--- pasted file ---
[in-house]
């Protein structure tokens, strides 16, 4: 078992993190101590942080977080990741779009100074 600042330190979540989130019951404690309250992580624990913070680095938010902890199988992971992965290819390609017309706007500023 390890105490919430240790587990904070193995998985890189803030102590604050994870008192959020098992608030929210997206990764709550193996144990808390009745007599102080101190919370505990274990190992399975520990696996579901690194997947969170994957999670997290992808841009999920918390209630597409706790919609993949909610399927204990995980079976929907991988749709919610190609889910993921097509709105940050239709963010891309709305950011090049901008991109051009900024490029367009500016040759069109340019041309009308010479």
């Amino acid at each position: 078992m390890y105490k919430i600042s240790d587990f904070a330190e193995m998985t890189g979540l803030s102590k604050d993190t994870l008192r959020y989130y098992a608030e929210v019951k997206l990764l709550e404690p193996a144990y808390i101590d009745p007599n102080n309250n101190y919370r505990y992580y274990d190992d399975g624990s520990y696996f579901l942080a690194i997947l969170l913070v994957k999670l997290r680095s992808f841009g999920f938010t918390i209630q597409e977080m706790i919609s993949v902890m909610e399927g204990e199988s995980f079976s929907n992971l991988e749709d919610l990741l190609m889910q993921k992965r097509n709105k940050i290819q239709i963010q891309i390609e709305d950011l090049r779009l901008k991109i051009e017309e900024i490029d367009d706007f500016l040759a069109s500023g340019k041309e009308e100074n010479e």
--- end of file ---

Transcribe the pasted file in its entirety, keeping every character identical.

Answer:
[in-house]
């Protein structure tokens, strides 16, 4: 078992993190101590942080977080990741779009100074 600042330190979540989130019951404690309250992580624990913070680095938010902890199988992971992965290819390609017309706007500023 390890105490919430240790587990904070193995998985890189803030102590604050994870008192959020098992608030929210997206990764709550193996144990808390009745007599102080101190919370505990274990190992399975520990696996579901690194997947969170994957999670997290992808841009999920918390209630597409706790919609993949909610399927204990995980079976929907991988749709919610190609889910993921097509709105940050239709963010891309709305950011090049901008991109051009900024490029367009500016040759069109340019041309009308010479």
């Amino acid at each position: 078992m390890y105490k919430i600042s240790d587990f904070a330190e193995m998985t890189g979540l803030s102590k604050d993190t994870l008192r959020y989130y098992a608030e929210v019951k997206l990764l709550e404690p193996a144990y808390i101590d009745p007599n102080n309250n101190y919370r505990y992580y274990d190992d399975g624990s520990y696996f579901l942080a690194i997947l969170l913070v994957k999670l997290r680095s992808f841009g999920f938010t918390i209630q597409e977080m706790i919609s993949v902890m909610e399927g204990e199988s995980f079976s929907n992971l991988e749709d919610l990741l190609m889910q993921k992965r097509n709105k940050i290819q239709i963010q891309i390609e709305d950011l090049r779009l901008k991109i051009e017309e900024i490029d367009d706007f500016l040759a069109s500023g340019k041309e009308e100074n010479e």